Dictionary of Geotourism

2020 Edition
| Editors: Anze Chen, Young Ng, Erkuang Zhang, Mingzhong Tian

Volcano Holy Landscape, Mount Ngauruhoe

Reference work entry
DOI: https://doi.org/10.1007/978-981-13-2538-0_2707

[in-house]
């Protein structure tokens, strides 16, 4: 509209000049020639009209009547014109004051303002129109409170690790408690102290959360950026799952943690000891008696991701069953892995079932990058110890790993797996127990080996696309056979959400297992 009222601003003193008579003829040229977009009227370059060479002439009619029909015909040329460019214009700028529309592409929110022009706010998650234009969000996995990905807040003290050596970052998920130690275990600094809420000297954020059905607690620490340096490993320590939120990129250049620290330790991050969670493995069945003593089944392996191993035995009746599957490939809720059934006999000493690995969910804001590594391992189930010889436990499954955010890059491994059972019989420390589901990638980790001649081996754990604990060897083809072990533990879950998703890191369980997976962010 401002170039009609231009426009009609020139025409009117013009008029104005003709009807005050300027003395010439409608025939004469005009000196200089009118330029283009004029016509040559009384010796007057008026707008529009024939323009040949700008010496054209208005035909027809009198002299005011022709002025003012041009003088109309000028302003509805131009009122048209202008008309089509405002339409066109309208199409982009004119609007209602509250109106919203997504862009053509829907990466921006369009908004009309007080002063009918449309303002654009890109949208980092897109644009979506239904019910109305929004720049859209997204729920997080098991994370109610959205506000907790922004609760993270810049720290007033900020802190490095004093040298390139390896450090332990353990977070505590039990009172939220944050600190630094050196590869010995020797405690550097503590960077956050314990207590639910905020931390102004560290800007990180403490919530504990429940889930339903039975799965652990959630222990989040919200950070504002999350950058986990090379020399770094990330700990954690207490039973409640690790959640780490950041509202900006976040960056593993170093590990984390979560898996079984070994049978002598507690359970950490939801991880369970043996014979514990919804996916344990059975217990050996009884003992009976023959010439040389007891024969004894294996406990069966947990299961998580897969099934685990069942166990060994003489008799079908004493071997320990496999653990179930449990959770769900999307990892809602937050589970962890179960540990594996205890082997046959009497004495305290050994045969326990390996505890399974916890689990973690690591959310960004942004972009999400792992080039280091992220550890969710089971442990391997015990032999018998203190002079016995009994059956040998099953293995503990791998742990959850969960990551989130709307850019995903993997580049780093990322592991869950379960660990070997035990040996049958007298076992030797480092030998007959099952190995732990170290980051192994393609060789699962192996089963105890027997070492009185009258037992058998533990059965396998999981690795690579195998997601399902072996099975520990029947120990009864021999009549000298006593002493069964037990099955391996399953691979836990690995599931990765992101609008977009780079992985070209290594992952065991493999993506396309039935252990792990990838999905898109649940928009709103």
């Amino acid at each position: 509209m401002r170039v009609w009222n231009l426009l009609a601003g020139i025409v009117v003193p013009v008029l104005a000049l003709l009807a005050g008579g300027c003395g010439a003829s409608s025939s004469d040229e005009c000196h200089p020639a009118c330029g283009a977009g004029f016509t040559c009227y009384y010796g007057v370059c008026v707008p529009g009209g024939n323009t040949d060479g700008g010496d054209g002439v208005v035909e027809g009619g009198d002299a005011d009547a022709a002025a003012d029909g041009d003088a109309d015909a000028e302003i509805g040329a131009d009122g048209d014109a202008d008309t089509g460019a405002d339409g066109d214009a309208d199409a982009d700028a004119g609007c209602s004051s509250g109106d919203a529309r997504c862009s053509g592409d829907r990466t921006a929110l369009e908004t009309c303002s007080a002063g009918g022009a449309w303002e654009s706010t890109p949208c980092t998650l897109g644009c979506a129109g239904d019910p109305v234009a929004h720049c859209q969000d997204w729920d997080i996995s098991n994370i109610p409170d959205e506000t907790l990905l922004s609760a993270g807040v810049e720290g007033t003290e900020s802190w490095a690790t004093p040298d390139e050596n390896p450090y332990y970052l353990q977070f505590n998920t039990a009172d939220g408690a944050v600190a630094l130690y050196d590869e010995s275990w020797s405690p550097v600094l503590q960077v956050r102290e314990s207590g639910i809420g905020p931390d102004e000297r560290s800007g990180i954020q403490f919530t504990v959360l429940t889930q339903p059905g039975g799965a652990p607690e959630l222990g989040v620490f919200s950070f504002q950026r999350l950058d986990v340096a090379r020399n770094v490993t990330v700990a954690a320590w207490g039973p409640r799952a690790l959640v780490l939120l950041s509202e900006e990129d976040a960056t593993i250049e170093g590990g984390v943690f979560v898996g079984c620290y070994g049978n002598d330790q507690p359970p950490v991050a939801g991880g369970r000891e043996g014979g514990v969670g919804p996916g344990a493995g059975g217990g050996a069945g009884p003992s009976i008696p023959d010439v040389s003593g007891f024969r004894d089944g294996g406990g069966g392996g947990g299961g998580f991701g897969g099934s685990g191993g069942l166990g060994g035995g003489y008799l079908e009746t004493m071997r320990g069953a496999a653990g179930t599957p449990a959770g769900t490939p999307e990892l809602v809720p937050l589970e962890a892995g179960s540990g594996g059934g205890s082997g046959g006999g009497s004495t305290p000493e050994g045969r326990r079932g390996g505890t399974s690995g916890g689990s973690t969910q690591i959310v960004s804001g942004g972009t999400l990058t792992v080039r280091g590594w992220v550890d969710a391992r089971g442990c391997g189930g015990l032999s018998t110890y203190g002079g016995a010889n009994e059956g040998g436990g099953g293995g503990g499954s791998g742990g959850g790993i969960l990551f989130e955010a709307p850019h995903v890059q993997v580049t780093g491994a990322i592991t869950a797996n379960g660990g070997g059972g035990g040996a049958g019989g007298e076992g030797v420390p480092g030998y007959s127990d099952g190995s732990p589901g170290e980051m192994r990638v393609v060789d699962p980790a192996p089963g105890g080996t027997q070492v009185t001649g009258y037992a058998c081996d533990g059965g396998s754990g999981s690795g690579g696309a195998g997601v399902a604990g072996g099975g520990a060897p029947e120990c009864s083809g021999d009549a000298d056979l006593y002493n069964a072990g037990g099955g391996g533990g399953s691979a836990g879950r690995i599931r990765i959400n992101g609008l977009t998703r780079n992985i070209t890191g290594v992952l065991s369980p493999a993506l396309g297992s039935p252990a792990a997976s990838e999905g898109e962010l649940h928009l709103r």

This is one of the most famous volcanic landscapes in New Zealand. Mount Ngauruhoe is cone-shaped with a 400-m-diameter crater at the peak. Volcanic activity began more than two million years ago, and it has been active since the 1830s. Every two years, there is vigorous activity, resulting in the formation of secondary volcanic cones in the crater. Local Maoris regard it as a deity and hold ritual ceremonies every year. When the British botanist John C. Bidwill first ascended its summit, the Maoris became very angry, and coincidentally, the volcano erupted for half an hour. In 1887, the Maori donated three volcanoes, including Ngauruhoe, to the government to prevent Europeans from selling them in pieces. In 1894, the New Zealand government officially established the Togariro National Park. The Maoris’ faith saved this treasure, and in return, this volcano has silently dedicated itself to demonstrating its capacity of nature and culture (Fig. 18).
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